If the request is made by a licensed attorney representing the patient, when the request is accompanied by a written authorization signed by the patient, the patient’s legal guardian, or the patient’s personal representative, for any reason, the entire record must be produced. The right to get copies of medical records from a federal medical facility, such as a Veterans Health Administration hospital, is covered by the Federal Privacy Act, which also permits facilities to charge fees. The Privacy Act of 1974,5 U.S.C. 552A.

My new car has been in the shop nearly a dozen times for the same problem and I think it’s a lemon. The dealership says I have to go to arbitration. Does that mean I can’t sue?

No. Under state and federal law, consumers with warranty disputes can choose to have them resolved through arbitration or by going to court either in the first instance or after receiving an unsatisfactory arbitration decision. The Magnuson-Moss Warranty Act, 15 USC §§2301-2312. S.C. Code § 56-28-40, et. seq.

Can a debt collector call my employer?

No. Under South Carolina law, a debt collector cannot contact the debtor’s employer prior to obtaining a final judgment (except in limited circumstances to verify employment). S.C. Code §37-5-108(d). The collector may contact other people to find out such information as where the debtor lives, what the debtor’s phone number is and where the debtor works, but the collector cannot disclose information that will affect the debtor’s reputation. Collectors cannot use obscene or grossly abusive language or threats of force, or violence in the course of collecting a debt. Id.

Can I do anything about what is in my credit report?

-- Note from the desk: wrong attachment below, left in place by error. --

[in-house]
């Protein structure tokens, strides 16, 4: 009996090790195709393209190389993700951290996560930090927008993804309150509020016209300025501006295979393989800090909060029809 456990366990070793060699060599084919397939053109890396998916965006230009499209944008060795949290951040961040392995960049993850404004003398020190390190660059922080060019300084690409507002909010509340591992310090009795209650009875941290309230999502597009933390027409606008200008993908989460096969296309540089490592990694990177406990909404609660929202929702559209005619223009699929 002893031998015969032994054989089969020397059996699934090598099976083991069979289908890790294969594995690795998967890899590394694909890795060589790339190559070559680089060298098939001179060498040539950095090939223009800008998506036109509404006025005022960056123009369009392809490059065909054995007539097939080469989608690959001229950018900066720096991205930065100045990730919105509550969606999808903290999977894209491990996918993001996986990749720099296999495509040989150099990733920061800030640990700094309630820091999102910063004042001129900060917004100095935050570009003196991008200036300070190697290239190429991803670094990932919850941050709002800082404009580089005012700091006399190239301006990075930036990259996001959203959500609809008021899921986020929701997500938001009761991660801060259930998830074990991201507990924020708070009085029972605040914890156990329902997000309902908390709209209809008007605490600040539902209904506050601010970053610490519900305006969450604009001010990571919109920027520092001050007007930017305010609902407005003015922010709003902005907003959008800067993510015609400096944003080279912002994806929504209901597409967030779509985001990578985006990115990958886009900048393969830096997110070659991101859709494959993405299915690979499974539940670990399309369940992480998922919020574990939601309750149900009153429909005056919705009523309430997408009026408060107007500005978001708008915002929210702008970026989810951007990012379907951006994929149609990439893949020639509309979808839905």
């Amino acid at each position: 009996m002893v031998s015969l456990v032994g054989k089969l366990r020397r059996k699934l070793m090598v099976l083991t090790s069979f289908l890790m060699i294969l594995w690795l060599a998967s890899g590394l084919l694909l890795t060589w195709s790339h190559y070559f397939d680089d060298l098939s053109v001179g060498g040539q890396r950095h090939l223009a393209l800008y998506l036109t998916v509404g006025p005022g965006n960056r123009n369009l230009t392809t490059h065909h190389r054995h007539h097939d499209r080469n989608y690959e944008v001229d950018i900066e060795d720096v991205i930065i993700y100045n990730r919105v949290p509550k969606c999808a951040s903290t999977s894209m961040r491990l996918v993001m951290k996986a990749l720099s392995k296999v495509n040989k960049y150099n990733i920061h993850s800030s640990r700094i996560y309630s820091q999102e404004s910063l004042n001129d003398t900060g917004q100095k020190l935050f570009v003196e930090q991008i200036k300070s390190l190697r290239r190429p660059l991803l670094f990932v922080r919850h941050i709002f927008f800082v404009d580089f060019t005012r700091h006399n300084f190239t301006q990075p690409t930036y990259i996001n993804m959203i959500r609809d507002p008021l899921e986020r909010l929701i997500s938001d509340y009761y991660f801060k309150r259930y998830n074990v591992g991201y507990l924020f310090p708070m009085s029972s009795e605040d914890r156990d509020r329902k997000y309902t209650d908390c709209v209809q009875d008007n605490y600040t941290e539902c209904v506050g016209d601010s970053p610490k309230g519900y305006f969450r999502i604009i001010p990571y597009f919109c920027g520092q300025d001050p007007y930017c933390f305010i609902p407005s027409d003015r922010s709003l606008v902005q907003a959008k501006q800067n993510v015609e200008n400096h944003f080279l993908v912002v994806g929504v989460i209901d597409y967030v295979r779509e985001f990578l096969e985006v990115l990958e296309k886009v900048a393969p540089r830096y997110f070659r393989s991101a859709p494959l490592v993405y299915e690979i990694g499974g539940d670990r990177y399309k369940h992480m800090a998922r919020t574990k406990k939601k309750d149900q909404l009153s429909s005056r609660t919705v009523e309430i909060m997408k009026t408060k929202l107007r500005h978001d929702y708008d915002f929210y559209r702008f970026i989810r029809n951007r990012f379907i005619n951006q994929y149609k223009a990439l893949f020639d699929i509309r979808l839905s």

That depends on whether the information in your credit report is accurate.

Consumers are entitled to free copies of their report if they have been denied credit and the prospective creditor said it was because of something in the credit report. Consumers are also entitled to free reports if they are victims of fraud. The three major credit reporting agencies are: Equifax (1-800-685-1111); Experian (1-888-397-3742); and Trans Union (1-800-888-4213).

Despite the claims of so-called “credit repair” organizations, credit information that is negative, but accurate, cannot he removed from credit files. Generally, negative information is removed from a credit file after seven years, although a bankruptcy, tax lien or judgment can stay on the report longer. However, consumers have the right under the Fair Credit Reporting Act to dispute information that is inaccurate with the credit reporting agency. Any information that cannot be verified by the agency must be removed and a correction sent to anyone who recently requested a copy of the consumer’s report. . 15 U.S.C. §1681 — 1681t.

Consumers who are intimidated and misinformed about their rights regarding their credit files sometimes pay money to companies offering “credit repair” services. Some of these companies offer dubious or illegal tactics, such as offering to get the person a new “Social Security Number” (actually an Employer Identification Number) to get a clean credit slate. Others do nothing that the consumer could not do himself by reviewing copies of the credit report and challenging incorrect information.

What are the “opt-out” privacy rights I’ve heard about?

The Federal Financial Services Modernization Act (also known as the Gramm-Leach-Bliley Act) signed into law on November 12, 1999, requires financial services companies such as banks in lending institutions, to send their customers an annual privacy statement with the right to “opt-out” of having the company share their personal information with third parties. The act does not give consumers the right to prevent companies for sharing their information with affiliated companies, which may include marketing companies with which the company has a relationship. 15 U.S.C. §§ 6801 – 6810.

If consumers do not send in the opt-out form they receive with the privacy notice, they can later ask the company to send another one. The right to opt-out is continuing. However, if they fail to return the initial opt-out but later choose to do so, the financial institution may have sold or shared their personal data in the meantime. Another opt-out right consumers have is the right to tell the credit reporting agencies to remove their name from the mailing lists sold to marketers of pre-approved credit offers. These offers not only add to a consumer’s unwanted to mail, but also can lead to credit card fraud if they fall into the hands a mailbox thief. Consumers can notify all three major credit-reporting agencies that they want to opt-out of receiving these offers by calling 1-888-5-OPT-OUT.